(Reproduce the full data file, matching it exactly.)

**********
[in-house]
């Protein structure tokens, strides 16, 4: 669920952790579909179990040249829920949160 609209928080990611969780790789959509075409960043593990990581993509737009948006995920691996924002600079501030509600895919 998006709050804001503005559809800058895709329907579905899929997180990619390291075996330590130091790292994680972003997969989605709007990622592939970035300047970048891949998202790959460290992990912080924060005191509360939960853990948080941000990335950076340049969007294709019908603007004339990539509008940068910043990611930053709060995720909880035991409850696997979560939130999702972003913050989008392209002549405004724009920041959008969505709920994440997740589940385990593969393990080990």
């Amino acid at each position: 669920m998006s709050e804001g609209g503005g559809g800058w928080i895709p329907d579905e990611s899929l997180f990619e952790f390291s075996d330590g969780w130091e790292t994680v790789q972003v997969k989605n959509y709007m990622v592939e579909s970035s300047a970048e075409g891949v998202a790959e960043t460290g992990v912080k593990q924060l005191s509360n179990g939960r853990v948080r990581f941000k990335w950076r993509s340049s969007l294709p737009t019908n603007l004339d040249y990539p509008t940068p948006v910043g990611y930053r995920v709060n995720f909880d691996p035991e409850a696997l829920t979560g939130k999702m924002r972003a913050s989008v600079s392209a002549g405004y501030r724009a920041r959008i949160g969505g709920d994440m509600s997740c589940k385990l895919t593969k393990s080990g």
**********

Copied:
[in-house]
């Protein structure tokens, strides 16, 4: 669920952790579909179990040249829920949160 609209928080990611969780790789959509075409960043593990990581993509737009948006995920691996924002600079501030509600895919 998006709050804001503005559809800058895709329907579905899929997180990619390291075996330590130091790292994680972003997969989605709007990622592939970035300047970048891949998202790959460290992990912080924060005191509360939960853990948080941000990335950076340049969007294709019908603007004339990539509008940068910043990611930053709060995720909880035991409850696997979560939130999702972003913050989008392209002549405004724009920041959008969505709920994440997740589940385990593969393990080990």
């Amino acid at each position: 669920m998006s709050e804001g609209g503005g559809g800058w928080i895709p329907d579905e990611s899929l997180f990619e952790f390291s075996d330590g969780w130091e790292t994680v790789q972003v997969k989605n959509y709007m990622v592939e579909s970035s300047a970048e075409g891949v998202a790959e960043t460290g992990v912080k593990q924060l005191s509360n179990g939960r853990v948080r990581f941000k990335w950076r993509s340049s969007l294709p737009t019908n603007l004339d040249y990539p509008t940068p948006v910043g990611y930053r995920v709060n995720f909880d691996p035991e409850a696997l829920t979560g939130k999702m924002r972003a913050s989008v600079s392209a002549g405004y501030r724009a920041r959008i949160g969505g709920d994440m509600s997740c589940k385990l895919t593969k393990s080990g």